CAPTRUST Chief Investment Officer
Asset classes continue to take their direction from global central banks and policy makers as 2012’s third quarter delivers mostly higher asset price returns.
Last quarter we dubbed the investment landscape the “Kick-Save Capital Markets,” reflected in June’s final trading day when asset prices ascended higher thanks to a much-anticipated European summit. That conference concluded with markets cheering political leaders’ solidarity commitment despite scant details on how the European Union would affect change. Riskier asset classes raced higher, tempering an otherwise tough three-month investment period. That momentum carried into the summer, culminating in a strong third quarter investment environment with global stocks, commodities, and bonds mostly gaining from where they closed in June.
In late July, as the aforementioned conference’s influence started to dwindle, European Central Bank (ECB) President Mario Draghi addressed a London investment gathering and underscored his resolve: “Within our mandate, the ECB is ready to do whatever it takes to preserve the euro. And believe me, it will be enough.”1 Six weeks later, Draghi introduced a program designed to provide troubled sovereigns with unlimited bond buying support in exchange for adopting more stringent budgetary restraint. Investors again cheered this salvo, particularly the open-ended nature of the ECB’s commitment.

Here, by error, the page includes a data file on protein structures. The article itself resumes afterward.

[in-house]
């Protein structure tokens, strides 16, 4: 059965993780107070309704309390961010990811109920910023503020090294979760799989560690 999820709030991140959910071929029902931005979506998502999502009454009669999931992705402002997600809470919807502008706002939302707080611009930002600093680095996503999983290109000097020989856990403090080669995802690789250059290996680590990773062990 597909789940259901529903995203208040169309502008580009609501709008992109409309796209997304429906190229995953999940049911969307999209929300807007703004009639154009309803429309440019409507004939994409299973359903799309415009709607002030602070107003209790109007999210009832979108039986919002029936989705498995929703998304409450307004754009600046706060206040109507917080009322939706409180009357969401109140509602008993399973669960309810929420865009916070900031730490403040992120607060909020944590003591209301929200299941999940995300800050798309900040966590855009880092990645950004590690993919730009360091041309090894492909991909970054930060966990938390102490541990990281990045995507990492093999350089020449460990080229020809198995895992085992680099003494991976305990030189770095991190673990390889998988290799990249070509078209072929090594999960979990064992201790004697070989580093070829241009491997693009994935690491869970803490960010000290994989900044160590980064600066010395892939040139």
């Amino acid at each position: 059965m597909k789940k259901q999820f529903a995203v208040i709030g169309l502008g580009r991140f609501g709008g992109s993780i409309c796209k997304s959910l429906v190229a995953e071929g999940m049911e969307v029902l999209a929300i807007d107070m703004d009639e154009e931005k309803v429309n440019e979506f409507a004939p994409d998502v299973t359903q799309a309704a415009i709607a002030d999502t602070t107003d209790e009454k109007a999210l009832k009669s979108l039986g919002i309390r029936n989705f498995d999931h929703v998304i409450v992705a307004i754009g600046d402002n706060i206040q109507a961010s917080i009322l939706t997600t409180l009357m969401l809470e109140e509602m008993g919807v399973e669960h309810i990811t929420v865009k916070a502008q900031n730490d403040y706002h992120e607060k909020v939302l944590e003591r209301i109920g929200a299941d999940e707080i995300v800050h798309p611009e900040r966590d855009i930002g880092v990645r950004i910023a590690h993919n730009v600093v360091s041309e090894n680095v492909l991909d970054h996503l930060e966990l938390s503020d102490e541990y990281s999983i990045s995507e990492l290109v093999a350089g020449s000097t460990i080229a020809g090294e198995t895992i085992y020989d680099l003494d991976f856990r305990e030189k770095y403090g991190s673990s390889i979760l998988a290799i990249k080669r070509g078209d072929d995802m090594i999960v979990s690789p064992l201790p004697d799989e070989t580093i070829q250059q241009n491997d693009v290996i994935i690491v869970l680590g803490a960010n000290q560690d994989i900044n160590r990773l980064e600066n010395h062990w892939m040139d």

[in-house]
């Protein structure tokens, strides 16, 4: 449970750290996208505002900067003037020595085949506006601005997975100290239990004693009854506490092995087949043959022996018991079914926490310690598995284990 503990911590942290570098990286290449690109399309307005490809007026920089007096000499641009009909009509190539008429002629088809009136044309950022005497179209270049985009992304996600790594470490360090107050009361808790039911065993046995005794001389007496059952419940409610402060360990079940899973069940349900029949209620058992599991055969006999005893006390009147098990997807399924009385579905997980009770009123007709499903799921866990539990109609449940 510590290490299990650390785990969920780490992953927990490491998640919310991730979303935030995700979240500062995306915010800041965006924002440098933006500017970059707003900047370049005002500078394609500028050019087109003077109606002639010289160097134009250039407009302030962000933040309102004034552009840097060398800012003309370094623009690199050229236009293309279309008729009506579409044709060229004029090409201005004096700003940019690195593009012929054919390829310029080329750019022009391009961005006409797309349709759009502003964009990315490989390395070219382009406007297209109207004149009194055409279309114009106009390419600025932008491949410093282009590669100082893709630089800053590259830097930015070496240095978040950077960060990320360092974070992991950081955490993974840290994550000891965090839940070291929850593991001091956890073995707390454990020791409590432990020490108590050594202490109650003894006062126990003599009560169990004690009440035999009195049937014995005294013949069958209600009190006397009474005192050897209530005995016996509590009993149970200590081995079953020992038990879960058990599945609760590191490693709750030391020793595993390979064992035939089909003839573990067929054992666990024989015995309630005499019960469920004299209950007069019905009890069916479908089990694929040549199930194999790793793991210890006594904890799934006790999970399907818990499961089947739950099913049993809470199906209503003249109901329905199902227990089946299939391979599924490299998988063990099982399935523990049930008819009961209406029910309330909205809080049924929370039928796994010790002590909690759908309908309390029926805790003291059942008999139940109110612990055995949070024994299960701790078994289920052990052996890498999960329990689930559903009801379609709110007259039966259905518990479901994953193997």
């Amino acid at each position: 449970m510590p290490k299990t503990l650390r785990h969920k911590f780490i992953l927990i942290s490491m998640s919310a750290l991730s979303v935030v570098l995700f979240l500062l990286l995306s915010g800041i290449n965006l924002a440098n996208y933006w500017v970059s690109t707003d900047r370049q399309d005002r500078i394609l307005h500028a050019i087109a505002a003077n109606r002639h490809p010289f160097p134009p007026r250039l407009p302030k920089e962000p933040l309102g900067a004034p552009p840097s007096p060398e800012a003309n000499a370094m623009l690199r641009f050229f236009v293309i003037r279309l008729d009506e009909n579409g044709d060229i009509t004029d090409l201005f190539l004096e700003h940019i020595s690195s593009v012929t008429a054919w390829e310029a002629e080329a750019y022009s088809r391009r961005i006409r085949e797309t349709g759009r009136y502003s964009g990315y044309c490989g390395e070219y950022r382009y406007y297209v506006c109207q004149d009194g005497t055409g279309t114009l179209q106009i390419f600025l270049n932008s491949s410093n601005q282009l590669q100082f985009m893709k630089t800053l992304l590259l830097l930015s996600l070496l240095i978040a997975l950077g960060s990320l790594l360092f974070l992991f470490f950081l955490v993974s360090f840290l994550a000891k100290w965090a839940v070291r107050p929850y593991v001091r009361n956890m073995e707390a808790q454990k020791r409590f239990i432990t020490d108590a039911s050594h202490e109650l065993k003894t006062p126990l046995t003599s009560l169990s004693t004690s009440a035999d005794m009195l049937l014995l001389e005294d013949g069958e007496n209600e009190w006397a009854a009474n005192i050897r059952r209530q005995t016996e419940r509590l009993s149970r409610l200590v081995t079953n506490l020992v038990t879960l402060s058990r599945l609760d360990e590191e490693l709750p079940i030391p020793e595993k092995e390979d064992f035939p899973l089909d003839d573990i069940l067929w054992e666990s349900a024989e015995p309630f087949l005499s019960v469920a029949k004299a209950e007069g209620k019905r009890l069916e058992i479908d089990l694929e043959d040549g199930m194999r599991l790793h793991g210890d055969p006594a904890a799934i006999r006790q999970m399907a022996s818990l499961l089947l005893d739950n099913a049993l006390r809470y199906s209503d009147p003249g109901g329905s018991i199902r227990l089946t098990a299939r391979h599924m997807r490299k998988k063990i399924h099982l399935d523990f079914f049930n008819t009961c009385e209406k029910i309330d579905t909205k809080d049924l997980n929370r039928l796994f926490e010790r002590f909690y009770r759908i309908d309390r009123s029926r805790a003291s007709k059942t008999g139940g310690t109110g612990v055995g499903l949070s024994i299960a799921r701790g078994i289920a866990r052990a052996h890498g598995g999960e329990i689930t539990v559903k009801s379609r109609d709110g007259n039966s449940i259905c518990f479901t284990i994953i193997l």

Not to be outdone, the U.S. Federal Reserve responded the next week, committing to open-ended bond purchases in an attempt to improve the unemployment picture and further incentivize lending. The Fed voted to purchase $40 billion in mortgage bonds per month until they were satisfied with the labor market and further signaled that they would keep short-term interest rates low through 2015, a year later than targeted in previous communiqués. Markets responded again by driving up asset prices immediately following the Fed’s announcement, and inflation expectations also ramped higher.
Looking forward, the fourth quarter will cap off a year where seven G-20 countries had or will have presidential elections. All eyes are focused on the U.S. election season (presidential, congressional, and gubernatorial) as well as the pending Chinese leadership change, which happens once a decade. These events occur upon a backdrop of slowing global growth, plateauing company revenue growth (as measured by the S&P 500 and MSCI World Indices) and uncertainty about how countries will handle burgeoning debt loads. Clarity on fiscal issues, tax rates, and healthcare could provide riskier asset classes a further boost, but investors may choose to see what song the band will play next before making asset allocation decisions in a headline-driven, reactionary capital market context.
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